Does Reducing Inflammation Promote Healing?

Does Reducing Inflammation Promote Healing?

Rest, Ice, Compression, Elevation

Athletes at all levels will have heard of the RICE (Rest, Ice, Compression, Elevation) method for treating an injury. The term was coined in 1978 by physician and former marathon runner Dr. Gabe Mirkin; the method was enthusiastically adopted by trainers, coaches, and healthcare providers and has become a standard in injury recovery. Recently, however, some have begun to question the method’s effectiveness. Specifically, does reducing inflammation promote healing, or slow it down? 

The RICE method centers on the fact that icing an injured area reduces swelling. It also numbs the area, reducing pain. While this approach was considered best practice for decades, recently the drawbacks and benefits of inflammation have been reevaluated. To understand the debate, the purpose of inflammation needs to be examined.  

What is inflammation?  

Inflammation occurs in response to illness or injury. When the body detects viruses, bacteria, or injured cells, the immune system sends out inflammatory cells to trap the bacteria or virus and start the healing process. The process causes the small blood vessels in the impacted area to widen and release more blood, with more inflammatory cells, to the area. It also results in the area becoming red, hot to the touch, or swollen. The hormones associated with the process also increase the pain signals being sent to the brain; the purpose is to make the person protect the injured or inflamed area.  

How does RICE address inflammation? 

Anyone who’s sprained an ankle understands that injuries can equal swelling and pain. The RICE method minimizes those symptoms. Rest means that the injured area isn’t experiencing more strain or pain. Longer periods of icing, compression, and elevation all reduce inflammation by limiting the amount of blood flow to the injured area. In the short term, the injured person gets relief from their symptoms. 

But reducing inflammation might not be as helpful for injury recovery in the long term. Reducing the blood flow to an injured area means that fewer inflammatory cells reach the damaged tissues, which delays the healing process. While you might feel better immediately, your injury isn’t getting the  necessary blood flow required to repair the damaged tissue.  

If RICE slows healing, what can you do to promote it? 

To answer this, we need to turn back to blood flow. Ensuring that an injury gets adequate blood flow to deliver inflammatory cells and begin the healing process is key. To accomplish this, you might consider incorporating movement into your recovery.  

Gentle stretching and light movement keep blood flowing to the injured area and prevents stiffening. This approach focuses on low-intensity activity that works the area through a range of motion. The purpose is to keep the area limber without causing additional pain.   

The lymphatic system and healing 

In addition to blood circulation, movement encourages the lymphatic system to drain excess fluid caused by inflammation. After blood and fluid flows to the injured area and inflammatory cells are released to protect and heal damaged tissues, the lymphatic system kicks in to move the leftover fluid out of the way.  

The lymphatic system closely resembles the vascular system; it’s a series of small tubes that run throughout the body. Its main purpose is to clear the body of excess fluid. Unlike the vascular system, however, it doesn’t have a powerful pump (the heart) to rely upon to move the fluid. That’s where exercise comes in.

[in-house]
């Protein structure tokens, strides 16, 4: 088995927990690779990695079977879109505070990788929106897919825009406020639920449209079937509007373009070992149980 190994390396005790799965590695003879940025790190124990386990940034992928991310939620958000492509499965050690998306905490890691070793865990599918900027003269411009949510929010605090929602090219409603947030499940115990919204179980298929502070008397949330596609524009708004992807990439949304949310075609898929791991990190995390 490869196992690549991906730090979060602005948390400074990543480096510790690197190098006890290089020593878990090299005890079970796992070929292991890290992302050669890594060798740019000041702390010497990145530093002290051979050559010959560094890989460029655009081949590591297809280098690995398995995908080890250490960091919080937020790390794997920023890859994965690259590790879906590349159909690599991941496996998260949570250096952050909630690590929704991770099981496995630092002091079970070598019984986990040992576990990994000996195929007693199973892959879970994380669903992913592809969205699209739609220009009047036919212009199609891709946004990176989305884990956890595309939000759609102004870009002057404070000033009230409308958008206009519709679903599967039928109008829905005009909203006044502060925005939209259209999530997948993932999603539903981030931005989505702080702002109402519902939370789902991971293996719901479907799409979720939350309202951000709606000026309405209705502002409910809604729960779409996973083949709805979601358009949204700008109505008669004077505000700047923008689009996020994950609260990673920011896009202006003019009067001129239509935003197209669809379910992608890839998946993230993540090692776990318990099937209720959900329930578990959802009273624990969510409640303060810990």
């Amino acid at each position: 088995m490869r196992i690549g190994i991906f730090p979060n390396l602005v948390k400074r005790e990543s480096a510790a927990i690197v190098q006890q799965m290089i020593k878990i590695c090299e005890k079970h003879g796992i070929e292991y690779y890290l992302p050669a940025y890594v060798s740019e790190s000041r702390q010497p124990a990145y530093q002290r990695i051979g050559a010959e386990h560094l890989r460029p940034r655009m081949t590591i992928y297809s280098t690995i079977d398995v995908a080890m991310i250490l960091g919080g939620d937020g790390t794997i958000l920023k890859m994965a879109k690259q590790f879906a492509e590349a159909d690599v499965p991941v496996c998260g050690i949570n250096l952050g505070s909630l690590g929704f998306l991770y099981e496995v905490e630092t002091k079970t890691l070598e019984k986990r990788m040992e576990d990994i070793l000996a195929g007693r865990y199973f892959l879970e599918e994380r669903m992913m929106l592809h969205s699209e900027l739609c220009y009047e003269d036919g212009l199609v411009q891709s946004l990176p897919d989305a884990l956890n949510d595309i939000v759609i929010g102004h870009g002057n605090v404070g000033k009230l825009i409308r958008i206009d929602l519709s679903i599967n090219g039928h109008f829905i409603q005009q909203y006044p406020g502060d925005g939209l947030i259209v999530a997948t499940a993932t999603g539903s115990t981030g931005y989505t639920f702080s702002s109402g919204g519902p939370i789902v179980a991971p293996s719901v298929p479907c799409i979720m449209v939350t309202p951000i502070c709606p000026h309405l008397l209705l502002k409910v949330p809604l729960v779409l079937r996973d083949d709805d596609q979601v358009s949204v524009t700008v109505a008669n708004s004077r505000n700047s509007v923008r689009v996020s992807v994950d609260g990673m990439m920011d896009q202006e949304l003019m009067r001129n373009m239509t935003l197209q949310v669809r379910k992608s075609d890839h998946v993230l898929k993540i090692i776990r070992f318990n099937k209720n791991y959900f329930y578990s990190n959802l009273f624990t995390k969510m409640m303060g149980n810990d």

Movement acts as the pump, contracting muscles and tissues that force the excess fluid to move more easily back into the lymphatic vessels. This clears the area of excess fluid and toxins. Flushing this waste material allows fresh fluid and nutrients to enter the area and heal the injured tissue.  

Keep it moving! 

When it comes to moving blood into an injured area and flushing waste fluids out, movement is key. Light exercise and gentle stretching open up blood vessels, allowing increased flow, and pump fluids through the lymphatic system. Keeping the area mobile and performing small movements can promote healing after an injury. Of course, it’s important not to overdo it; ceasing any activities that are causing pain will help prevent further injury. A doctor or medical provider should be consulted if the injury persists for several days, can’t move or bear weight, or is excessively swollen. 

Ice can be nice 

Pain management is also important to injury recovery. Short periods of icing or using pain medications in balance with movement can help manage pain while allowing for a helpful amount of inflammation. Many athletes rely upon icing injuries to curtail pain during their recovery periods. If trying to combine icing with movement, however, problems can arise. 

Most traditional ice packs are stiff and overly cold. Instead of being flexible and molding to the injured area, they resemble bricks of ice, difficult to hold against an injured knee or elbow. They also get too cold, increasing the chance of constricting blood vessels and preventing the good inflammation that jump starts healing. Both of these problems make it very difficult to perform any kind of movement.  

Ice + Movement 

Ice Winder was designed with these problems in mind. It combines flexibility, dialed-in cold gel, and a hands-free design so that you can keep moving while healing. Ice Winder straps securely onto injured areas. It allows you to maintain full mobility, able to perform easy movements that keep blood flowing and the lymphatic system draining, while managing pain through an appropriate level of cold therapy.  

Check out how Ice Winder can fast-track your recovery!